The surge in global health organizations has had some interesting effects on the general global health landscape. On one hand, there have been some clear positive changes; because there are many more organizations, a wider swath of healthcare governance issues can be addressed and dealt with. While one organization wouldn’t be able to cover all issues—setting up systems to deal with a variety of communicable and non-communicable diseases, as well as other health issues such as maternal and children’s rights may end up leaving all types of problems being dealt with inadequately—specializing between organizations can lead to greater efficiency.
On the other hand, the huge number of NGOs leads to some major funding issues. Each intergovernmental organization, NGO, and private firm has its own overhead and administrative costs, and the more the organizations are split up, the more inefficient the funding distribution is. That is, because organizations operate under economies of scale, which means that, the larger the organization is, the lower the average cost. With a large number of small organizations, each organization has to cover their own overhead costs before they can begin to do work in the field. Because, for the most part, these organizations are heavily if not entirely reliant on voluntary funding, the funding ends up being split between all of these organizations.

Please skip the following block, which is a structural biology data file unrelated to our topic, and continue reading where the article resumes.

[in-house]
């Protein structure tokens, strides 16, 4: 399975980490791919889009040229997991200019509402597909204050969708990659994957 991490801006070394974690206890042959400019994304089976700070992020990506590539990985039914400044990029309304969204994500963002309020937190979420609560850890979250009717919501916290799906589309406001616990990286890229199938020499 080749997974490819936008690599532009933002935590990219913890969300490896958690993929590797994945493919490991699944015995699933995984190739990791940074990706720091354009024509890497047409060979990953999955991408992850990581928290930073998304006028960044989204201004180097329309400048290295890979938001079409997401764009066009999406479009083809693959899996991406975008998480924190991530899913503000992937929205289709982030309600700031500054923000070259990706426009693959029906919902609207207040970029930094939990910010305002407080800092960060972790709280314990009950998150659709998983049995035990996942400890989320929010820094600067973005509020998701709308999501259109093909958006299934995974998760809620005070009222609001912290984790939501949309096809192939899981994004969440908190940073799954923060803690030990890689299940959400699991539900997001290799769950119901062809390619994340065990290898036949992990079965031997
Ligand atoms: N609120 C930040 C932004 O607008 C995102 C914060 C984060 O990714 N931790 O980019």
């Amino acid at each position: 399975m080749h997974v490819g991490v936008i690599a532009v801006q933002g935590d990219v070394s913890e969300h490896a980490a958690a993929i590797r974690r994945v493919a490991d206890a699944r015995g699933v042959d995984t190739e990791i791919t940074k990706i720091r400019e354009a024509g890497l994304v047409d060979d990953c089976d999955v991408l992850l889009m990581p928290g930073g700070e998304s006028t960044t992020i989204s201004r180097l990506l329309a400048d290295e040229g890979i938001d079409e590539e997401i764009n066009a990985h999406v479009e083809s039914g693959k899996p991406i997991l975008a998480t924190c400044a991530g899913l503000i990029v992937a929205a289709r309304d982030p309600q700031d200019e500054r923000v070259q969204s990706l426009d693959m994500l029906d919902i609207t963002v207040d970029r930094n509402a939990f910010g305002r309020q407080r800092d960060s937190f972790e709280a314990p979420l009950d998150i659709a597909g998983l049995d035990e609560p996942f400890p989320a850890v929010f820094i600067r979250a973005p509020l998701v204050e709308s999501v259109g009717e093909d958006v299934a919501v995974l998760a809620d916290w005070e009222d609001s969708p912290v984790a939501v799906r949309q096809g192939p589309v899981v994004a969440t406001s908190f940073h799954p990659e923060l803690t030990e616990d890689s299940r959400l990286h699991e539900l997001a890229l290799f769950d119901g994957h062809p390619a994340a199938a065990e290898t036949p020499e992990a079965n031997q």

Additionally, at least for organizations such as the World Health Organization, the funding ends up being allocatively inefficient. Devi Sridhar and Lawrence O. Gostin describe how close to 80% of the WHO’s budget depends on voluntary funding, much of which is earmarked towards specific projects. The distribution of this earmarked funding doesn’t match the actual global health problems; only 3.9% of the funding is allocated for non-communicable diseases, which account for 62% of total deaths. These numbers likely illustrate a trend in the greater landscape, indicating that organizations and governments tend to put a priority on problems that may not be what is most important or most pressing globally.
This lack of understanding of the real health issues facing the world currently means that these massive numbers of NGOs may not be contributing as well as they can. Having dozens if not hundreds or organizations focusing on the same issue—for example, malaria—may seem useful on paper, but when each is pulling more funding from larger organizations than it is using in the field, the utility is not necessarily there. Additionally, when the organizations that do exist are focusing all of their efforts on problems that are not the priority, they are also pulling funding from other necessary issues without covering the gap. As such this huge surplus of NGOs, while useful on paper, may actually be pulling away from necessary projects by spreading out funding to cover overhead and setup costs.